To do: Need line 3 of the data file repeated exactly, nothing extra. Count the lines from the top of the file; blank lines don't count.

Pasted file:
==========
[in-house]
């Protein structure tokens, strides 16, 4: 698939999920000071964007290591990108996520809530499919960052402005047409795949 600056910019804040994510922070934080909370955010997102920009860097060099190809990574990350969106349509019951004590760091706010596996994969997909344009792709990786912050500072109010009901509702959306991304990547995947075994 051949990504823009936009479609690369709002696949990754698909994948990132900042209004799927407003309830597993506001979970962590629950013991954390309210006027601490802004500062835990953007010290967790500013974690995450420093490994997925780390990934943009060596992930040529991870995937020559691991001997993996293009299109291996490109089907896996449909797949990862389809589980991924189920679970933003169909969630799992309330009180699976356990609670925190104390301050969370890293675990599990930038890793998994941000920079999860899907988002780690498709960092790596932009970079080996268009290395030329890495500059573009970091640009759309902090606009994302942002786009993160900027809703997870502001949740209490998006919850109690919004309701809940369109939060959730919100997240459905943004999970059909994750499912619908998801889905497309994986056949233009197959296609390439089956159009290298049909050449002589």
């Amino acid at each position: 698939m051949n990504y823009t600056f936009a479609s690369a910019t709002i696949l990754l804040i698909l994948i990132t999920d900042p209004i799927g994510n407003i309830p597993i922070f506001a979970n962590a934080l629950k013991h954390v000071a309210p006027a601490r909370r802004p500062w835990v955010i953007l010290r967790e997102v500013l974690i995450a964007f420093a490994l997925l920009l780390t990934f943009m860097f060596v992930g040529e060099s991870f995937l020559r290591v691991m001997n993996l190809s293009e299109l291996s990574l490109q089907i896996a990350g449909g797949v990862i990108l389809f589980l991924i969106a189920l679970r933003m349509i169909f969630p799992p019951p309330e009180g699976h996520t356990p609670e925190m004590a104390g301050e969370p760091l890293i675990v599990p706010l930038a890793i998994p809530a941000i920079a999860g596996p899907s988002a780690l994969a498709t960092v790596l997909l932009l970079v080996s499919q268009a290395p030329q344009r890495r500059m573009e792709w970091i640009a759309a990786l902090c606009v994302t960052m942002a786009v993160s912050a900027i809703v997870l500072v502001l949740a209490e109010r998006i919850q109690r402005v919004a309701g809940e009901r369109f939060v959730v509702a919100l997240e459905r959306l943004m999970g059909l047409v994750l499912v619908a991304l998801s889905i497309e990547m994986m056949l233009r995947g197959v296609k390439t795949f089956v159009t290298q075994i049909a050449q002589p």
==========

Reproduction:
């Amino acid at each position: 698939m051949n990504y823009t600056f936009a479609s690369a910019t709002i696949l990754l804040i698909l994948i990132t999920d900042p209004i799927g994510n407003i309830p597993i922070f506001a979970n962590a934080l629950k013991h954390v000071a309210p006027a601490r909370r802004p500062w835990v955010i953007l010290r967790e997102v500013l974690i995450a964007f420093a490994l997925l920009l780390t990934f943009m860097f060596v992930g040529e060099s991870f995937l020559r290591v691991m001997n993996l190809s293009e299109l291996s990574l490109q089907i896996a990350g449909g797949v990862i990108l389809f589980l991924i969106a189920l679970r933003m349509i169909f969630p799992p019951p309330e009180g699976h996520t356990p609670e925190m004590a104390g301050e969370p760091l890293i675990v599990p706010l930038a890793i998994p809530a941000i920079a999860g596996p899907s988002a780690l994969a498709t960092v790596l997909l932009l970079v080996s499919q268009a290395p030329q344009r890495r500059m573009e792709w970091i640009a759309a990786l902090c606009v994302t960052m942002a786009v993160s912050a900027i809703v997870l500072v502001l949740a209490e109010r998006i919850q109690r402005v919004a309701g809940e009901r369109f939060v959730v509702a919100l997240e459905r959306l943004m999970g059909l047409v994750l499912v619908a991304l998801s889905i497309e990547m994986m056949l233009r995947g197959v296609k390439t795949f089956v159009t290298q075994i049909a050449q002589p």